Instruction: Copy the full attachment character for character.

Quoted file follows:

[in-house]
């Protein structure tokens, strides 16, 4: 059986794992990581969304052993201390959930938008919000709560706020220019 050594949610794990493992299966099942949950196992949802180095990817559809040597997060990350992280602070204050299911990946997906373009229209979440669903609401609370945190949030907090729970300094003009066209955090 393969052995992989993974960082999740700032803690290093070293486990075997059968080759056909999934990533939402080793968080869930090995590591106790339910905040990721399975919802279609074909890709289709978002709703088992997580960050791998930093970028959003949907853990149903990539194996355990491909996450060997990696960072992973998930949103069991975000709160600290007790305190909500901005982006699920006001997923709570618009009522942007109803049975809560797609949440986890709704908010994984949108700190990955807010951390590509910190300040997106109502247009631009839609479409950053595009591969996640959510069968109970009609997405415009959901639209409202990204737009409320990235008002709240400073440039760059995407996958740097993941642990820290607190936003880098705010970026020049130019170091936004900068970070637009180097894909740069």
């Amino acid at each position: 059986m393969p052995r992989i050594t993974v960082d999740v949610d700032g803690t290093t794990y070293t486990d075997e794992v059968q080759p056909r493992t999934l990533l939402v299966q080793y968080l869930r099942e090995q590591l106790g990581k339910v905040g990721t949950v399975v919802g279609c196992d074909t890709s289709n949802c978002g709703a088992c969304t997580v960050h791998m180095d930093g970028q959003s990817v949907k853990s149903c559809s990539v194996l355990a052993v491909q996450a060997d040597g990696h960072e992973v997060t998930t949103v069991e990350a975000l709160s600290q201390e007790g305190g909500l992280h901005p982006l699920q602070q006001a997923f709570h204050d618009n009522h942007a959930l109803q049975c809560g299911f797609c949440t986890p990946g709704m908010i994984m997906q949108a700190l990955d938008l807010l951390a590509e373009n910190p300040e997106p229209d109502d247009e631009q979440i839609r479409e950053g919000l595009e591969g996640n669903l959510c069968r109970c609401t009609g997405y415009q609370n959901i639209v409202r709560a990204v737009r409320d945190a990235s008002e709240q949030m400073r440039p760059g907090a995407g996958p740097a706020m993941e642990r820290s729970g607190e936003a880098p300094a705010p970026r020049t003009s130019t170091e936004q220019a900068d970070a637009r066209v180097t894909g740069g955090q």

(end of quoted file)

[in-house]
């Protein structure tokens, strides 16, 4: 059986794992990581969304052993201390959930938008919000709560706020220019 050594949610794990493992299966099942949950196992949802180095990817559809040597997060990350992280602070204050299911990946997906373009229209979440669903609401609370945190949030907090729970300094003009066209955090 393969052995992989993974960082999740700032803690290093070293486990075997059968080759056909999934990533939402080793968080869930090995590591106790339910905040990721399975919802279609074909890709289709978002709703088992997580960050791998930093970028959003949907853990149903990539194996355990491909996450060997990696960072992973998930949103069991975000709160600290007790305190909500901005982006699920006001997923709570618009009522942007109803049975809560797609949440986890709704908010994984949108700190990955807010951390590509910190300040997106109502247009631009839609479409950053595009591969996640959510069968109970009609997405415009959901639209409202990204737009409320990235008002709240400073440039760059995407996958740097993941642990820290607190936003880098705010970026020049130019170091936004900068970070637009180097894909740069």
């Amino acid at each position: 059986m393969p052995r992989i050594t993974v960082d999740v949610d700032g803690t290093t794990y070293t486990d075997e794992v059968q080759p056909r493992t999934l990533l939402v299966q080793y968080l869930r099942e090995q590591l106790g990581k339910v905040g990721t949950v399975v919802g279609c196992d074909t890709s289709n949802c978002g709703a088992c969304t997580v960050h791998m180095d930093g970028q959003s990817v949907k853990s149903c559809s990539v194996l355990a052993v491909q996450a060997d040597g990696h960072e992973v997060t998930t949103v069991e990350a975000l709160s600290q201390e007790g305190g909500l992280h901005p982006l699920q602070q006001a997923f709570h204050d618009n009522h942007a959930l109803q049975c809560g299911f797609c949440t986890p990946g709704m908010i994984m997906q949108a700190l990955d938008l807010l951390a590509e373009n910190p300040e997106p229209d109502d247009e631009q979440i839609r479409e950053g919000l595009e591969g996640n669903l959510c069968r109970c609401t009609g997405y415009q609370n959901i639209v409202r709560a990204v737009r409320d945190a990235s008002e709240q949030m400073r440039p760059g907090a995407g996958p740097a706020m993941e642990r820290s729970g607190e936003a880098p300094a705010p970026r020049t003009s130019t170091e936004q220019a900068d970070a637009r066209v180097t894909g740069g955090q």